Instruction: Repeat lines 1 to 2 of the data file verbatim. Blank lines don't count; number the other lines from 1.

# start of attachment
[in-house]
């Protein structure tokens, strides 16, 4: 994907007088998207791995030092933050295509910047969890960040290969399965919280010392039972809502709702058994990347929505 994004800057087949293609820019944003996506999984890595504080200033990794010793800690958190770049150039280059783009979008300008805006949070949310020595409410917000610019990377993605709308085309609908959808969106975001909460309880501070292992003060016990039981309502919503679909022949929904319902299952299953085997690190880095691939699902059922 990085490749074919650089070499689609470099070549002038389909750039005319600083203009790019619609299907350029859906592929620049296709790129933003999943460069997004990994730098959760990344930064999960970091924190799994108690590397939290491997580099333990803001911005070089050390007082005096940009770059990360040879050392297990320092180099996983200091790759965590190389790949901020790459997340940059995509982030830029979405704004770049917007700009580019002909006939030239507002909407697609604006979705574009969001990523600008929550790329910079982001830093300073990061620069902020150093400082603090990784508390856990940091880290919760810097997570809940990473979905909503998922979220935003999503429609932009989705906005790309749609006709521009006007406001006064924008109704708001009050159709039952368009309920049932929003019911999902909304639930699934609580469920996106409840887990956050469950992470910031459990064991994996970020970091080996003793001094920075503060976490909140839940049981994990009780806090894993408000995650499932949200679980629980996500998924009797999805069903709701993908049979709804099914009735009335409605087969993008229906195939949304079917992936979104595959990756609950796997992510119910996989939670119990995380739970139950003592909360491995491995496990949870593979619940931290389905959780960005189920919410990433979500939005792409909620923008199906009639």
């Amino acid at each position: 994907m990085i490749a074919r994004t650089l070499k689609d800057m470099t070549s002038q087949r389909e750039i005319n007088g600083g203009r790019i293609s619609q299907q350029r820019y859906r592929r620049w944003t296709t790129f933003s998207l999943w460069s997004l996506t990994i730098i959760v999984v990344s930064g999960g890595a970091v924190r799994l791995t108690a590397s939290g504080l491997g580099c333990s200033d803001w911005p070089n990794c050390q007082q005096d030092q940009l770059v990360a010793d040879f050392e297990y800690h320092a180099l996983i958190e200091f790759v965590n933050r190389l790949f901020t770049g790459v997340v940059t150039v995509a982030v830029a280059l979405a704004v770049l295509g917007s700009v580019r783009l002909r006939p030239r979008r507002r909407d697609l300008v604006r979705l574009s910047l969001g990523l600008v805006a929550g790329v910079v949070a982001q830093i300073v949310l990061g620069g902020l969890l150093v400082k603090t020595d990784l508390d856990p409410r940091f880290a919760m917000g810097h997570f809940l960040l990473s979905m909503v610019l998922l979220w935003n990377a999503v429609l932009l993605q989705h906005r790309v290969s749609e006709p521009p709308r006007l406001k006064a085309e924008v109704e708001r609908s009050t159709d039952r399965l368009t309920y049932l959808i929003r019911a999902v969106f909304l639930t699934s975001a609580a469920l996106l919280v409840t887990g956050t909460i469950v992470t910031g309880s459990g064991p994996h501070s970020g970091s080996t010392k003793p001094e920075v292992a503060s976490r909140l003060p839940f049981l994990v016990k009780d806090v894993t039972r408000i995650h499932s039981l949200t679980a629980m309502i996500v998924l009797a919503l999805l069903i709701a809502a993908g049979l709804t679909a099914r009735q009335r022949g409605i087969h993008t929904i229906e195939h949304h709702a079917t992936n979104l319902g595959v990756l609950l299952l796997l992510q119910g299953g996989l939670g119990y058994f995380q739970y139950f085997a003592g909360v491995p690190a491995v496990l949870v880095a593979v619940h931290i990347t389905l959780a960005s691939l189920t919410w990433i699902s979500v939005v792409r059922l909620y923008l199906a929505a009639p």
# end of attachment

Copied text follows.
[in-house]
């Protein structure tokens, strides 16, 4: 994907007088998207791995030092933050295509910047969890960040290969399965919280010392039972809502709702058994990347929505 994004800057087949293609820019944003996506999984890595504080200033990794010793800690958190770049150039280059783009979008300008805006949070949310020595409410917000610019990377993605709308085309609908959808969106975001909460309880501070292992003060016990039981309502919503679909022949929904319902299952299953085997690190880095691939699902059922 990085490749074919650089070499689609470099070549002038389909750039005319600083203009790019619609299907350029859906592929620049296709790129933003999943460069997004990994730098959760990344930064999960970091924190799994108690590397939290491997580099333990803001911005070089050390007082005096940009770059990360040879050392297990320092180099996983200091790759965590190389790949901020790459997340940059995509982030830029979405704004770049917007700009580019002909006939030239507002909407697609604006979705574009969001990523600008929550790329910079982001830093300073990061620069902020150093400082603090990784508390856990940091880290919760810097997570809940990473979905909503998922979220935003999503429609932009989705906005790309749609006709521009006007406001006064924008109704708001009050159709039952368009309920049932929003019911999902909304639930699934609580469920996106409840887990956050469950992470910031459990064991994996970020970091080996003793001094920075503060976490909140839940049981994990009780806090894993408000995650499932949200679980629980996500998924009797999805069903709701993908049979709804099914009735009335409605087969993008229906195939949304079917992936979104595959990756609950796997992510119910996989939670119990995380739970139950003592909360491995491995496990949870593979619940931290389905959780960005189920919410990433979500939005792409909620923008199906009639």